Firth at Simmons & Simmons says he’s struck by the pace at which the ESG landscape has changed. “Four years ago, I was telling clients who invest in equities about the importance of ESG,” he recalls. “And they basically showed me the door.” 

Now, the industry is intensely aware that ESG is huge and that anti-greenwashing regulations represent a whole new world of potential legal risks, he says.

By some accounts, the shift in culture was long overdue. Florian Schneider, head of cross-border products at Amundi SA, which manages about $2.1 trillion in client funds, says that not that long ago, fund managers “used to be able to tell you whatever story they wanted.” But SFDR has finally “set parameters for how those stories are told.”

The Amundi manager says he’s now fielding calls from investment firms in Asia, the U.S. and Latin America that are keen to build SFDR into their work flows to “brand” their ESG products. 

SFDR requires managers to document that a financial product falls into one of three main categories:

  • Article 8, for products that promote sustainable goals (often dubbed light green).
  • Article 9, for products that must rank sustainability as their top priority -- even higher than pure financial returns (often dubbed dark green).
  • Article 6, for products that neither have ESG characteristics nor targets; managers must still disclose ESG risks, if any.

As investment managers outside Europe wake up to the fact that they’ll need to adapt to SFDR, they’ll also start to realize how fiendishly complex it is and how many more layers have yet to be added. 

Europe’s decision to race ahead with its anti-greenwashing regulation is the main reason it’s set to become the global standard. But the speed with which SFDR has been cobbled together has created problems. Enforced on March 10, SFDR is being criticized by some for having been rushed through. 

“The roof of the house is already prepared, but there are no walls and there is no foundation,” said Luca Bonaccorsi, sustainable finance director at T&E, a nonprofit that was involved in the negotiations around SFDR. 

Bonaccorsi points out that asset managers are currently making investment decisions without all the company data they need. That’s because rules for corporate disclosures aren’t yet finished. The anti-greenwashing regulation for asset managers “was supposed to come last, but it’s come first,” he said.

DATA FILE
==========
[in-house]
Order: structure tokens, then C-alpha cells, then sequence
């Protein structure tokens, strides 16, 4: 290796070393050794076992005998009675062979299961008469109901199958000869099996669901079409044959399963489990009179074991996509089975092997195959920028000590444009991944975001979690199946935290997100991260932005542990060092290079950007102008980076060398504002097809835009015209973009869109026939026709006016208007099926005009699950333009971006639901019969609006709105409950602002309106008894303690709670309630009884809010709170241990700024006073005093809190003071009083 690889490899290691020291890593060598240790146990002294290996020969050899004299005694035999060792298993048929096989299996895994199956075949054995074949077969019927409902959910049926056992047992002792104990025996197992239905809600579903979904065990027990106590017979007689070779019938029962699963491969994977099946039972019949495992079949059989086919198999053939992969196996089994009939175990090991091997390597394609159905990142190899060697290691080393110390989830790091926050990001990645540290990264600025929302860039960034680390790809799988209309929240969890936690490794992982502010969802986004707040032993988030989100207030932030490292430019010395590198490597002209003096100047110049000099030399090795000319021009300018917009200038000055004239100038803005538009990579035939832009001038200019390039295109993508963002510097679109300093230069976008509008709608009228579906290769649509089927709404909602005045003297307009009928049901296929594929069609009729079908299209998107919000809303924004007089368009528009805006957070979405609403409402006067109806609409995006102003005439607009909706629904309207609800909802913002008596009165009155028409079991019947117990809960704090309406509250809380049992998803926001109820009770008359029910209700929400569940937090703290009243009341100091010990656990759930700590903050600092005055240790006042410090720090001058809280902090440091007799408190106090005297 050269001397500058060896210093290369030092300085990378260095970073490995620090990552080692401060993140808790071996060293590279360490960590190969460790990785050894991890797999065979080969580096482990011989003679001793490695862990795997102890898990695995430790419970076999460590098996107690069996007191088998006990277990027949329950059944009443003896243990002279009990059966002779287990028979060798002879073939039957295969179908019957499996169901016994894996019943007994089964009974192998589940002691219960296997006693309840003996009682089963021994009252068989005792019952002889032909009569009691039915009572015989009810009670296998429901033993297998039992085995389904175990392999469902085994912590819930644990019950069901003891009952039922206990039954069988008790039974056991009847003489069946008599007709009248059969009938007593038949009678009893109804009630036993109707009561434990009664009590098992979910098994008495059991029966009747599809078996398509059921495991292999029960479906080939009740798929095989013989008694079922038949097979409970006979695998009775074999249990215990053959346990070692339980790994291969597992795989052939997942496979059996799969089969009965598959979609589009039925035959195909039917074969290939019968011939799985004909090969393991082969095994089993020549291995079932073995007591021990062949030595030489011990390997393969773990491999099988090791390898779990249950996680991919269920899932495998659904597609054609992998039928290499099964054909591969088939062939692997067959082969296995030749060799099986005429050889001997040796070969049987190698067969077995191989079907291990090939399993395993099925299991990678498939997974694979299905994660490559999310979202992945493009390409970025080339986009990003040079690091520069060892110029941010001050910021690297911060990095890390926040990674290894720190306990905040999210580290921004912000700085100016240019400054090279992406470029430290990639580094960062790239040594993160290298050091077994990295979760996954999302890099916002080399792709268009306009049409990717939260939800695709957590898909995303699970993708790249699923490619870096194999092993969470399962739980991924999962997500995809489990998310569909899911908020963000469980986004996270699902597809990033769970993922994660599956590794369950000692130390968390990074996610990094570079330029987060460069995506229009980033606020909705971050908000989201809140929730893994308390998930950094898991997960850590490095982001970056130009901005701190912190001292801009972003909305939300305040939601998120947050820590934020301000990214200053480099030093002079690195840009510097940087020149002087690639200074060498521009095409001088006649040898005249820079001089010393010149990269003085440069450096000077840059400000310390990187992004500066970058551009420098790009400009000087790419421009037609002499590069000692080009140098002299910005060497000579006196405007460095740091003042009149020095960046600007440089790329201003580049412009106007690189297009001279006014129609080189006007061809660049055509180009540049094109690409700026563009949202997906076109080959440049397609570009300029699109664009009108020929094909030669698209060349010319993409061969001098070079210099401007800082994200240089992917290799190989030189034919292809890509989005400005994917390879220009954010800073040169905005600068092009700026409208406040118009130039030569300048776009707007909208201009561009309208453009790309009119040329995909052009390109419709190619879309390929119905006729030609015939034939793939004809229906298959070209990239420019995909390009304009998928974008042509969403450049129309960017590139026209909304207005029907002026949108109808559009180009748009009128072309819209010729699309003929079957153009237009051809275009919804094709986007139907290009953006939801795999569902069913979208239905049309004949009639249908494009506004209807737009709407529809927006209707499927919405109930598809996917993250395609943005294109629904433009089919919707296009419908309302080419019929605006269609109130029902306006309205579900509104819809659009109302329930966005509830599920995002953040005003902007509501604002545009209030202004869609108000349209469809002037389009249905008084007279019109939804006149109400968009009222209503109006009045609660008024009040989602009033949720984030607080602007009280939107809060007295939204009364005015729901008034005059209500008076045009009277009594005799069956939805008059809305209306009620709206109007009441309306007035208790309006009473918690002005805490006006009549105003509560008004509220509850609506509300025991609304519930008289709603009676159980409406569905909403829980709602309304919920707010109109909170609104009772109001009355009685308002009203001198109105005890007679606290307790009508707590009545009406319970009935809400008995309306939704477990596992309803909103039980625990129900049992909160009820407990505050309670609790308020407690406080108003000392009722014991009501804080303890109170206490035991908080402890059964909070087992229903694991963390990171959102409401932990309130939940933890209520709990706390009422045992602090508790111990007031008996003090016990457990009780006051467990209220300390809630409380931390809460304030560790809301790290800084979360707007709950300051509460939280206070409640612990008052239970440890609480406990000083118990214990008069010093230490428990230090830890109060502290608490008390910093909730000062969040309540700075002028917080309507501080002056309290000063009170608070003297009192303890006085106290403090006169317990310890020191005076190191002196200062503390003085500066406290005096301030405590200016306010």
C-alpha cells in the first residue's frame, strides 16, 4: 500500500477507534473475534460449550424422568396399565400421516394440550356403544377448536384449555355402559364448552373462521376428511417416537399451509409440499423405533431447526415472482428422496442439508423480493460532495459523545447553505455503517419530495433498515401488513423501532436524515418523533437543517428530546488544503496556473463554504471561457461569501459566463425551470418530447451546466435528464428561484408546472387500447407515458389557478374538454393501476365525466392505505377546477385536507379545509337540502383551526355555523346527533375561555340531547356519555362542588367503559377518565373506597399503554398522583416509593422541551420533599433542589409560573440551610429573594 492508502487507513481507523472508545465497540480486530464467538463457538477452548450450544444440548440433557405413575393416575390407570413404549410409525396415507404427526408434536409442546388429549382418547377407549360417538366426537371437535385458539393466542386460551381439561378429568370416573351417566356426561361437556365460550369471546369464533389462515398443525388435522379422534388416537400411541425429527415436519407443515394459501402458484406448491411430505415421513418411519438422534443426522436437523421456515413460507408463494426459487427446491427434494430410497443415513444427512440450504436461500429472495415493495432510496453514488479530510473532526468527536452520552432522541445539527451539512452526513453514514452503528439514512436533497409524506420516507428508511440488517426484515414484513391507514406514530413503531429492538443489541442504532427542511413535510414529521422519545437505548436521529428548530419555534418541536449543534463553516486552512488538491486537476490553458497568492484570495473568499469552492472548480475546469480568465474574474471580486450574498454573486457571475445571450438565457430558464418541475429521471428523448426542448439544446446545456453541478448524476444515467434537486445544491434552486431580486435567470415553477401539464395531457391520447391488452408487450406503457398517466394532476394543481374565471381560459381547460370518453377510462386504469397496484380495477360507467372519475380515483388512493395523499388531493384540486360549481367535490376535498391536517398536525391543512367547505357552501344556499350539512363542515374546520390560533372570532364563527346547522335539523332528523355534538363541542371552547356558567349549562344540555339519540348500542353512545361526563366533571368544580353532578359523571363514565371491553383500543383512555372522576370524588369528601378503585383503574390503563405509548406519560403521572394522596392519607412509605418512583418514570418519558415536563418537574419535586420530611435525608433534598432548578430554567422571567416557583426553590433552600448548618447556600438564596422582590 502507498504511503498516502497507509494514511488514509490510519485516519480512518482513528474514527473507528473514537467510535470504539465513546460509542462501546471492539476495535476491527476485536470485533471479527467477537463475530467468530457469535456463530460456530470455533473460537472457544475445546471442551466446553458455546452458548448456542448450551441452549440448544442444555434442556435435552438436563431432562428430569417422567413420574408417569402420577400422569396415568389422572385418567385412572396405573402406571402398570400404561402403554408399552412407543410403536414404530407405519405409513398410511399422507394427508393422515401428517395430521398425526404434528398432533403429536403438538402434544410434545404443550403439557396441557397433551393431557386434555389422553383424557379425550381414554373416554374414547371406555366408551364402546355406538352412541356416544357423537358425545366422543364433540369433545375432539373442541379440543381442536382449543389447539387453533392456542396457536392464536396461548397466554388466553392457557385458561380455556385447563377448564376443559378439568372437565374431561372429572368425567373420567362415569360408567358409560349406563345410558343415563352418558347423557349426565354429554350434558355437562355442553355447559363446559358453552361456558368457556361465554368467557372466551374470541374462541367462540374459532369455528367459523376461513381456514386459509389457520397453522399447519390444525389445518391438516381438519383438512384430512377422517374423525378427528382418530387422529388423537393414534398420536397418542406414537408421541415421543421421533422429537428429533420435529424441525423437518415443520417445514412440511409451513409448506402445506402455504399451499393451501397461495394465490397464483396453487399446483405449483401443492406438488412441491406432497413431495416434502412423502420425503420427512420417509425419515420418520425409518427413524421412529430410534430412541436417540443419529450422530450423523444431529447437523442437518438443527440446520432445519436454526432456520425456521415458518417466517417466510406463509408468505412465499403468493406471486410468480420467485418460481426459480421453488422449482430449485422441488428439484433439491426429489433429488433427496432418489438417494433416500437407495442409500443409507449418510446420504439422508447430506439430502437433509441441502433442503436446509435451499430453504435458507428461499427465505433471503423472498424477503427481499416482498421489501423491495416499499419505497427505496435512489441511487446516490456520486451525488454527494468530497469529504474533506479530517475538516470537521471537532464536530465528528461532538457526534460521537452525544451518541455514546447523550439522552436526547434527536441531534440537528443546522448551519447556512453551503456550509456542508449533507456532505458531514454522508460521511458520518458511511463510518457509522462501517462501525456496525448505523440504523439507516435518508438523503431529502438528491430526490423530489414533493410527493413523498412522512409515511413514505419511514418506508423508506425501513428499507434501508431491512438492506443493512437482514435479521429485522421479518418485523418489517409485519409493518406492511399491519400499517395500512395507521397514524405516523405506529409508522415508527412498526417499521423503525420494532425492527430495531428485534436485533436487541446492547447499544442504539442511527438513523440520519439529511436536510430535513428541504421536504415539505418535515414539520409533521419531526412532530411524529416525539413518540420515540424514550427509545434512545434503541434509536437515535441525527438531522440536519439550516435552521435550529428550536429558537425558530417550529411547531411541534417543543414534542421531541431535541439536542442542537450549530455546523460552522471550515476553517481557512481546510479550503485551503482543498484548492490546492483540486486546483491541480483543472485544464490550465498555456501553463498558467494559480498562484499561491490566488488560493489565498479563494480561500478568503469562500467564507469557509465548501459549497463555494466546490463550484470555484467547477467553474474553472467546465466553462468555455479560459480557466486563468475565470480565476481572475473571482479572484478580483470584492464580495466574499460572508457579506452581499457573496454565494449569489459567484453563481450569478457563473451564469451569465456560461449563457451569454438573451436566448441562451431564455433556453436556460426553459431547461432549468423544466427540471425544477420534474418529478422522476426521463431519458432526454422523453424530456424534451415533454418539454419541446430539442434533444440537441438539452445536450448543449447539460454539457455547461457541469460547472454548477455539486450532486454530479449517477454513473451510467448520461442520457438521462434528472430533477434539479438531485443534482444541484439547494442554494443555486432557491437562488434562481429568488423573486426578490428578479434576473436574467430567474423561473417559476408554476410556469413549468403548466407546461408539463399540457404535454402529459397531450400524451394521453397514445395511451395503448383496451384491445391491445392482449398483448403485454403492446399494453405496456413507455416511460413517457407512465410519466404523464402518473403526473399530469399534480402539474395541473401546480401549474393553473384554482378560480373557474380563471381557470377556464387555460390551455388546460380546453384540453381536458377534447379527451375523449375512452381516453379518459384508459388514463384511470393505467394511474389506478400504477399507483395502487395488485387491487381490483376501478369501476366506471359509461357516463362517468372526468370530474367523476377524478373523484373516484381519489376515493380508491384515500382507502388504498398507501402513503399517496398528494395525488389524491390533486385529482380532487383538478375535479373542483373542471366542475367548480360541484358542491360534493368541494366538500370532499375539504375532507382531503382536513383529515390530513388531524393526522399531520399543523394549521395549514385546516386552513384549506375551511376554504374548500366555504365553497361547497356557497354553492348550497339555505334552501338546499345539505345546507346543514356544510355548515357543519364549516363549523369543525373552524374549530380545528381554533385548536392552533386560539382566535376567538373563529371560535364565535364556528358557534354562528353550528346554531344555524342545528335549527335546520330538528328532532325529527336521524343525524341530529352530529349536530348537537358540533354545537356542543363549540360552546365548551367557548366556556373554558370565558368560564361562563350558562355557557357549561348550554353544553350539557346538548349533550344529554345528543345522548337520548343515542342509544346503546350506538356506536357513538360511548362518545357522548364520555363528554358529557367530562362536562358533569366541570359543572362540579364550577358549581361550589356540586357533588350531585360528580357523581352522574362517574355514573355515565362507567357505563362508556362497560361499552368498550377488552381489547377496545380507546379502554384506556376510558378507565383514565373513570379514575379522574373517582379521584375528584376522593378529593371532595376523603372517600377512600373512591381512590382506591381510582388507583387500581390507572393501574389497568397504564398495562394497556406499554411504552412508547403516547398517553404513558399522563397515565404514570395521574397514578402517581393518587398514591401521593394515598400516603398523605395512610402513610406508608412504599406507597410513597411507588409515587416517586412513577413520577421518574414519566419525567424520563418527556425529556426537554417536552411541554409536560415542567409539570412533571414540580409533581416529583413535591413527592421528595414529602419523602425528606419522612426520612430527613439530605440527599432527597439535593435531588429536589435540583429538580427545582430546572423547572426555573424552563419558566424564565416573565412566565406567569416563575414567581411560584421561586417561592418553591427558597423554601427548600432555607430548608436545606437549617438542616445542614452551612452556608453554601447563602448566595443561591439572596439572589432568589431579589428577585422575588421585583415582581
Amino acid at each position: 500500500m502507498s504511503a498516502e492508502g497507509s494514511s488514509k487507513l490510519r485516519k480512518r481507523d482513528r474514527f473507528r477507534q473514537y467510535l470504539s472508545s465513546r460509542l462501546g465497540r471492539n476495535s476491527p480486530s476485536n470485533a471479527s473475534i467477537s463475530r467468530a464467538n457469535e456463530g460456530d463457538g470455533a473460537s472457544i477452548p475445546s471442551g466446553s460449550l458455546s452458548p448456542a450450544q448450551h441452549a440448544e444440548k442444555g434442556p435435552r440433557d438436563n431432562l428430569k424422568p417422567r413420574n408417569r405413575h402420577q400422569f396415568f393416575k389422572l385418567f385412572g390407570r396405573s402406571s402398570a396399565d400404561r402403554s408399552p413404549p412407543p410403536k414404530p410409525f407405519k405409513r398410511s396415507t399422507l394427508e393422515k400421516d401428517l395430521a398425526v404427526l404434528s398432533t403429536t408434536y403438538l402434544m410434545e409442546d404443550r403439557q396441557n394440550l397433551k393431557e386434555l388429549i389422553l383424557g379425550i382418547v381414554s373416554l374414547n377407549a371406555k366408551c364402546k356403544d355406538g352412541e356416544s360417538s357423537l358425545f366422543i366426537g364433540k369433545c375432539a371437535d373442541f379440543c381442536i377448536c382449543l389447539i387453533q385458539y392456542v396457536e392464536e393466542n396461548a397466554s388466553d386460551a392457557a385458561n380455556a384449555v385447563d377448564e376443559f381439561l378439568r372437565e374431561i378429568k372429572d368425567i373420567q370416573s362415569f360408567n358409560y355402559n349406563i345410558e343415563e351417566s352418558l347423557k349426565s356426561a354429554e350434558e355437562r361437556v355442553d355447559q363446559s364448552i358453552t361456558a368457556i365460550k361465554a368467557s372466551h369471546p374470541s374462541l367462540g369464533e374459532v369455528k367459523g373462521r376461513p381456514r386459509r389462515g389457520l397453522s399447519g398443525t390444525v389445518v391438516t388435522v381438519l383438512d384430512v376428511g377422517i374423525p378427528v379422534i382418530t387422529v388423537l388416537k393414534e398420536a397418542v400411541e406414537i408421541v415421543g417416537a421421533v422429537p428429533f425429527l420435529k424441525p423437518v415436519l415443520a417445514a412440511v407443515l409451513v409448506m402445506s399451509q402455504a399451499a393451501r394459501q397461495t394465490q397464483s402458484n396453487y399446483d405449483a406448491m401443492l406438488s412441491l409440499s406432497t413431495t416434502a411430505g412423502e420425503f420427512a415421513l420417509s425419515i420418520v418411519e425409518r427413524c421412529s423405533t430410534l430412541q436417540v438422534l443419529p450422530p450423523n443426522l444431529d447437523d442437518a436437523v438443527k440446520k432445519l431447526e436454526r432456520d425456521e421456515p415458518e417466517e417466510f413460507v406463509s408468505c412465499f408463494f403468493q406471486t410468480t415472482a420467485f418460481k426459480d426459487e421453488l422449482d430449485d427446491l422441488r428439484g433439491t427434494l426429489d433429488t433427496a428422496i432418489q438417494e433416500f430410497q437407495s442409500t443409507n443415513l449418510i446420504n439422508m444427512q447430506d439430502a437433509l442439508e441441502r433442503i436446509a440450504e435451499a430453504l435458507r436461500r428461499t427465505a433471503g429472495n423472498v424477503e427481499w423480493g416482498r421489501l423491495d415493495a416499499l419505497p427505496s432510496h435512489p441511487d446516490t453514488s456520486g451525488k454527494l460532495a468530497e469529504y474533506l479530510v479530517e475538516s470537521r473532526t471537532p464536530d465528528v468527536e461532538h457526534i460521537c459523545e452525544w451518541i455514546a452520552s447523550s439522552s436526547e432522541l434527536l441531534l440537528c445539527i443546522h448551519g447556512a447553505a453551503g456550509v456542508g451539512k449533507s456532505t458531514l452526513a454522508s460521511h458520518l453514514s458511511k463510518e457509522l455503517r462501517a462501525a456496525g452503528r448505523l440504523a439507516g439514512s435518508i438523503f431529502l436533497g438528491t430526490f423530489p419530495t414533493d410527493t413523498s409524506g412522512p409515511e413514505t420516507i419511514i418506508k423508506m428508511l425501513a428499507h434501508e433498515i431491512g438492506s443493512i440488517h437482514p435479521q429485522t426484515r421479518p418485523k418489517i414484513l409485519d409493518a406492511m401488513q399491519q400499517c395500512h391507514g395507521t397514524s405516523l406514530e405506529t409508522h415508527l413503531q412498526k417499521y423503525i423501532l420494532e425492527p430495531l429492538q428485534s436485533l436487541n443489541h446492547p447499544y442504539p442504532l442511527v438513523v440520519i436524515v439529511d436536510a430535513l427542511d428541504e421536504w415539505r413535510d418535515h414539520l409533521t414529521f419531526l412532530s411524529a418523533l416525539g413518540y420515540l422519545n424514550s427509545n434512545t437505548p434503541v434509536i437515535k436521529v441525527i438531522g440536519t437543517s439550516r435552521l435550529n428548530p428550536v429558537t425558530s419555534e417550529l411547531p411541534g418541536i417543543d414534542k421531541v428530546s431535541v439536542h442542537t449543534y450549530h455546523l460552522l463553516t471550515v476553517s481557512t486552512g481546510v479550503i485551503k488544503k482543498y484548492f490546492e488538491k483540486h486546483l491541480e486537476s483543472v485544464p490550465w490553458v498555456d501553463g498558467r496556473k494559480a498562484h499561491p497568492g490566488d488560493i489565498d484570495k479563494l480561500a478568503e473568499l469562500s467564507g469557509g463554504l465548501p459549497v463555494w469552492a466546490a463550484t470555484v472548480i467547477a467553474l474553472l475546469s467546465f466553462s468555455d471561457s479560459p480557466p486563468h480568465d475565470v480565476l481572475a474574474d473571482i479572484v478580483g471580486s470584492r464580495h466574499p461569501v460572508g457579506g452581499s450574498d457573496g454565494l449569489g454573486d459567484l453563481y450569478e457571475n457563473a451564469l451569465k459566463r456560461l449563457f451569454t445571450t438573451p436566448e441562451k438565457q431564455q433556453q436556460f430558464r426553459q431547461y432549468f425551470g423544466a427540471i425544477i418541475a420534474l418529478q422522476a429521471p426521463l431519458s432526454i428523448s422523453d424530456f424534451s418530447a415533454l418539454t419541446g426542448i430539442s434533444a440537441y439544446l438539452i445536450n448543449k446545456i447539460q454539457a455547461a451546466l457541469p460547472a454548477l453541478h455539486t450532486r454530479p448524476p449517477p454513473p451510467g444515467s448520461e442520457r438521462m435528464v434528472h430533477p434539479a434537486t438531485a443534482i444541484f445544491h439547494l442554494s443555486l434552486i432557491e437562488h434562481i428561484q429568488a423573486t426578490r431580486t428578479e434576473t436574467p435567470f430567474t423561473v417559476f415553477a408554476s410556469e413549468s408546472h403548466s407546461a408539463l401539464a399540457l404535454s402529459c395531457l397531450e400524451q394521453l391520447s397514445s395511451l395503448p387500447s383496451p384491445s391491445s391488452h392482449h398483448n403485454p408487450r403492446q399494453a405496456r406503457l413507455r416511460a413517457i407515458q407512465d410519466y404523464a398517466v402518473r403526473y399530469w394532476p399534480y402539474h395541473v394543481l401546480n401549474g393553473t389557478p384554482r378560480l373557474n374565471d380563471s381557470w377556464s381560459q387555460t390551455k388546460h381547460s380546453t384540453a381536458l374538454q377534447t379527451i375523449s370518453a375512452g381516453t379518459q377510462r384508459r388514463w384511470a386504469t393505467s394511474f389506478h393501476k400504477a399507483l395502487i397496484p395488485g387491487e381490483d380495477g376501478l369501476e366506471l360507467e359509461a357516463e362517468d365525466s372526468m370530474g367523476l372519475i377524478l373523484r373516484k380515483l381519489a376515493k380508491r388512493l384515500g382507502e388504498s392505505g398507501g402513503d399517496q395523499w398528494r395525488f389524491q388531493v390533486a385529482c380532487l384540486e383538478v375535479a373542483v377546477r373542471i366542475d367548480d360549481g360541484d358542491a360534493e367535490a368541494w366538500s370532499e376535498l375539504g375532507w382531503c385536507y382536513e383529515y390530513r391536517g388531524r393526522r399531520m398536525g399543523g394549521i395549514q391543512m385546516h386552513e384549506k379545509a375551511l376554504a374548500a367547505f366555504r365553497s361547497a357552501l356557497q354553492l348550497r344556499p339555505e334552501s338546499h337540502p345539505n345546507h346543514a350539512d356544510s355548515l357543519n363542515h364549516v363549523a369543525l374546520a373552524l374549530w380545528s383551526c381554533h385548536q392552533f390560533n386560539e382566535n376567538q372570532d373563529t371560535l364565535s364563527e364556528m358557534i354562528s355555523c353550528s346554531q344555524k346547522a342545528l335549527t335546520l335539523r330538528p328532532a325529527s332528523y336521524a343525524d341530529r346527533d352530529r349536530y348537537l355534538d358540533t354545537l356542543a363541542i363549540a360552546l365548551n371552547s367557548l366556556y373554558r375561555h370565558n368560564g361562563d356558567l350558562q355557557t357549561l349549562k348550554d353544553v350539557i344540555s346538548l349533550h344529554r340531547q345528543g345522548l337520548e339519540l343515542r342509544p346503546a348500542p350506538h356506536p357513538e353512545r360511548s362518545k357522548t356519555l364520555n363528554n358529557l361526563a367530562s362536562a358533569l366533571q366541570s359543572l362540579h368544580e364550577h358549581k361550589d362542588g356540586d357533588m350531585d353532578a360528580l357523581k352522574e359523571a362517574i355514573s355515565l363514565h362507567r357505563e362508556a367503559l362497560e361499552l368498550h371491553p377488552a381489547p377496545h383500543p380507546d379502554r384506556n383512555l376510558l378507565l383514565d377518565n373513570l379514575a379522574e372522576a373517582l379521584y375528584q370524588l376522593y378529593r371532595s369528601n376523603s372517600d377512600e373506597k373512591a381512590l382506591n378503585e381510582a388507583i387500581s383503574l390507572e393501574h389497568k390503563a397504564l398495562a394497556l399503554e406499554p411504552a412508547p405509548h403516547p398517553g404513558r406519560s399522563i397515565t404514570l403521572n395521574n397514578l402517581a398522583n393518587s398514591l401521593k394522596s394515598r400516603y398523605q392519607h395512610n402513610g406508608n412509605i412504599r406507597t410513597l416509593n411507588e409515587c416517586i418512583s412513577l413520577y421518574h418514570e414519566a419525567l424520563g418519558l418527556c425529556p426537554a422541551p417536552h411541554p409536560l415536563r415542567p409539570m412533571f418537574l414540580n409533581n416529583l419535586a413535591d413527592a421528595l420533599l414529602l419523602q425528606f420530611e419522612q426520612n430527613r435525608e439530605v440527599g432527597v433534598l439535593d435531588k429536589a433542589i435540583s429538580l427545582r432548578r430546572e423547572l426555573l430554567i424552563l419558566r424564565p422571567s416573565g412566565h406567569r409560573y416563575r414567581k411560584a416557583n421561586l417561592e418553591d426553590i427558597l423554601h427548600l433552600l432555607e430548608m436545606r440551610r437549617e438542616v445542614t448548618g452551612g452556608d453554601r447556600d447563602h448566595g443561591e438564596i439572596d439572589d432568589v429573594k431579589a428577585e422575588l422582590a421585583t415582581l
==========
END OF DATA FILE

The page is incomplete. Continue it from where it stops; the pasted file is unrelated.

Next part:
As SFDR’s authors work to address those gaps, stakeholders are seizing the opportunity to push their agendas as the next leg of haggling gets under way. Asset managers are already anticipating a new round of hurdles. And the European Fund and Asset Management Association has signaled it might seek a delay to the coming phase of implementation. 

Sebastien Godinot, an economist at the World Wildlife Fund, which also participated in talks, says his group will use the next rounds of talks to lobby for tougher enforcement, which would entail greater legal risks for firms caught on the wrong side of SFDR.

“It’s time to go beyond disclosure,” he said.

The Reference System on Which SFDR Is Based...

“The taxonomy -- via a 500-page EU-wide classification system defining Paris-aligned screening criteria for sustainable-economic activities -- will represent the core of asset managers’ compliance with new sustainable-finance-disclosure rules. As the world’s first green list, it creates a common language for investors, helping them to establish the effect on the climate and environment of a business activity, to avoid falling foul of greenwashing.” 

--Bloomberg Intelligence Senior Analyst Sarah Jane Mahmud

--For the full report, click here

The Taxonomy Assessment Asset Managers Must Make:

Regulators say the main reason the whole process was rushed was because the pace of growth in the ESG market was generally deemed alarming. Bloomberg Intelligence estimates ESG investments will exceed $50 trillion by 2025, more than a third of all global assets. Most of the growth is happening without any real regulatory checks and balances.

“The rules were clearly needed,” said Thorsten Poetzsch, who oversees securities supervision at German regulator BaFin. “The issue should have been broached even earlier in order to provide adequate regulation.”

Poetzsch also acknowledges that much of the underlying work needed to support SFDR isn’t there. “Just look at the difficulty the financial industry has with getting data on companies in the rest of the economy,” he said.

For all its shortcomings, though, lawmakers are keen to point out that no other piece of financial regulation offers the same bold re-imagining of capitalism that SFDR does. That’s as governments and businesses generally find themselves woefully unprepared for the fallout of a hotter planet.

SFDR is “not about the impact of sustainability on returns, on profits, it’s also the impact of the companies on people and the planet,” said Paul Tang, a member of the European Parliament who participated in the talks. “In that sense, the disclosure regulation is unique in the world.”

The next layers, however, will add more complexity to SFDR, which will entail more abstruse acronyms and potentially greater legal risk for firms that misinterpret the rules. Investment managers outside Europe will once again need to follow every step. 

Firth at Simmons & Simmons says a lot of people on his team already spend about 75% of their time just advising clients on how to cope with SFDR. 

“There’s loads to do on it, there’s loads of demand for it,” he said. “It’s a big deal.”

©2021 Bloomberg L.P.